The Renaissance And Reformation And The Reformation

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The Renaissance and Reformation – two of Europe’s largest movements – grappled many of the same issues. Both these movements addressed the question of human fate and tried to make changes to entities and institutions in society. These broad similarities allow some to believe that the Renaissance and Reformation had a relationship in which the former caused the latter. However, while both the Renaissance and Reformation deal with questions of human fate and are movements of change, the answers they had to the this question and the changes they made were contradictory and thus complicate and dispel the notion that the Renaissance engendered the Reformation. In both the Renaissance and the Reformation, people questioned the role humans…show more content…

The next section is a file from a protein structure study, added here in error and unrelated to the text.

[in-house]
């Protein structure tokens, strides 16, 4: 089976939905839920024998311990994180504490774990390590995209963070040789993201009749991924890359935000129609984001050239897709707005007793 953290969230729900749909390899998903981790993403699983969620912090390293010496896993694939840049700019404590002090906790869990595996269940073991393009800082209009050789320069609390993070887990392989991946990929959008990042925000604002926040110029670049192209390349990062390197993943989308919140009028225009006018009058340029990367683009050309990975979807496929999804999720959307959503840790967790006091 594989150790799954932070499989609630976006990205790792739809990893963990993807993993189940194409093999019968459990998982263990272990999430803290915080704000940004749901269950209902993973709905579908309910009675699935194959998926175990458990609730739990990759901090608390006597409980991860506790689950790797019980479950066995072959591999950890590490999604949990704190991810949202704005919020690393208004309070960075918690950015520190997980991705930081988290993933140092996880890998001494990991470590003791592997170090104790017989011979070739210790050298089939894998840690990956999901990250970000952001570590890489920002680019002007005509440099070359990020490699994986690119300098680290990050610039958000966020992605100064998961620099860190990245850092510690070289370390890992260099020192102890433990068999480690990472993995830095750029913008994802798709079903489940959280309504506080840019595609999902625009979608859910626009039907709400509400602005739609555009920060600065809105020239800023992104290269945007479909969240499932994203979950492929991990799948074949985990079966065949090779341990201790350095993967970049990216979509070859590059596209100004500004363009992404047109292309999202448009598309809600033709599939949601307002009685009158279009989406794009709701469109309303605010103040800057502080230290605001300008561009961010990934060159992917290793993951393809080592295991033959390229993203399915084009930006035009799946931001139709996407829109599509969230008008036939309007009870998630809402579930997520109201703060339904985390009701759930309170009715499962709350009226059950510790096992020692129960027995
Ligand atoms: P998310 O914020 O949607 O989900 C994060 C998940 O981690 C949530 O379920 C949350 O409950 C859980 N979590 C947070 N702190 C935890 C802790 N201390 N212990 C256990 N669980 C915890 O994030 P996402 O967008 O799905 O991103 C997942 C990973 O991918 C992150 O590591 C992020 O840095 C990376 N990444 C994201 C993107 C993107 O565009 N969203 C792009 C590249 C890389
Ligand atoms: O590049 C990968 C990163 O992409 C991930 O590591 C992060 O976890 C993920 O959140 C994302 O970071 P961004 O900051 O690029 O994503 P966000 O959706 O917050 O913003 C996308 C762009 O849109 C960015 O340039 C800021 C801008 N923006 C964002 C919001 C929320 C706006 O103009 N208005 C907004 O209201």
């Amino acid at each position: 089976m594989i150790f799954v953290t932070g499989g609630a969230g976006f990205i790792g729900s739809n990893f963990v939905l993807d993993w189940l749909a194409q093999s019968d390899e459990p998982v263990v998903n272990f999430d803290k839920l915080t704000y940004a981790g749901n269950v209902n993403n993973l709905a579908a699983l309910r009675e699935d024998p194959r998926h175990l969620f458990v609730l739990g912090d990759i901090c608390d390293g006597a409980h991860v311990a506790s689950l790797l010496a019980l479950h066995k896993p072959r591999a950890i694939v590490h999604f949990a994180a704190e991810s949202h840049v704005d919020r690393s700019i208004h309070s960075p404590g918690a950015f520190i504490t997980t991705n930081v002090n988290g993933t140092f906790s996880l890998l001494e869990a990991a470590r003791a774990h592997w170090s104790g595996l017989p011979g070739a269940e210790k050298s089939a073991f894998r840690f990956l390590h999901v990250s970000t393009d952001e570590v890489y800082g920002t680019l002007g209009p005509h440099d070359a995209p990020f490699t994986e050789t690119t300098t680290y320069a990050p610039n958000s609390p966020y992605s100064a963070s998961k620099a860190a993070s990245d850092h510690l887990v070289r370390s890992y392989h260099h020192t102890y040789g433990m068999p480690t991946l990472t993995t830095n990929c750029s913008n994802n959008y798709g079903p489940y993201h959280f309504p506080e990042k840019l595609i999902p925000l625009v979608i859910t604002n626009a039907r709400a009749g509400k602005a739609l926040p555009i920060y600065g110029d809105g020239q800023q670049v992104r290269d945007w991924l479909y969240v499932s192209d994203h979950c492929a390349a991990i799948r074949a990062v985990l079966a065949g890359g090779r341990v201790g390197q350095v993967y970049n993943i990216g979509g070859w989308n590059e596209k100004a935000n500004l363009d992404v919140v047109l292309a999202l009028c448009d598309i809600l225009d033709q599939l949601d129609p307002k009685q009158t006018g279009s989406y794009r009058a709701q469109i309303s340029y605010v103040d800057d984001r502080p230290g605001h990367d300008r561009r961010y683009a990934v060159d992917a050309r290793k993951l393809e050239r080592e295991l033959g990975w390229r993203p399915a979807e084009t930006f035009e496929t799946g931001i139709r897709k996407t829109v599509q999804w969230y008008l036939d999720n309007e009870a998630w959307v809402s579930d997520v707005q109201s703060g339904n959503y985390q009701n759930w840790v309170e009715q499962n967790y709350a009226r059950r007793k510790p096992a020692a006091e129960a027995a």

This preoccupation with human dignity that Pico expresses was characteristic of the Renaissance humanists. As an intellectual movement, the Renaissance was a time in which human reason and knowledge was praised for its power – a central and distinct view. Whereas humans are praised during the Renaissance for their ability to choose their fate, the view during the Reformation was the opposite; God decided it. Such is evident in the beliefs of two Reformation figures - Muntzer and Luther. Both shared the belief that God is the sole decision-maker in human fate. In his work, A Highly Provoked Defense, Muntzer describes the doctrine of predestination in which “God determined individuals who would be saved and those who would be condemned [to hell]” (Viault, 52). Muntzer calls the ones granted salvation the elect (Muntzer, 8). This doctrine highlights the supreme power of God over humanity and asserts that humans had no power over their fate. Luther shared the same belief in the omniscient power of god. One of Luther’s main teachings was sola gratia meaning “by grace alone”. Similar to the predestination doctrine, sola gratia recognizes that humans cannot receive salvation for any works they do; rather, it is determined by the grace of God. In this view, humans have no power over fate; their only duty is to serve God: the provider of their salvation. The Renaissance and reformation have
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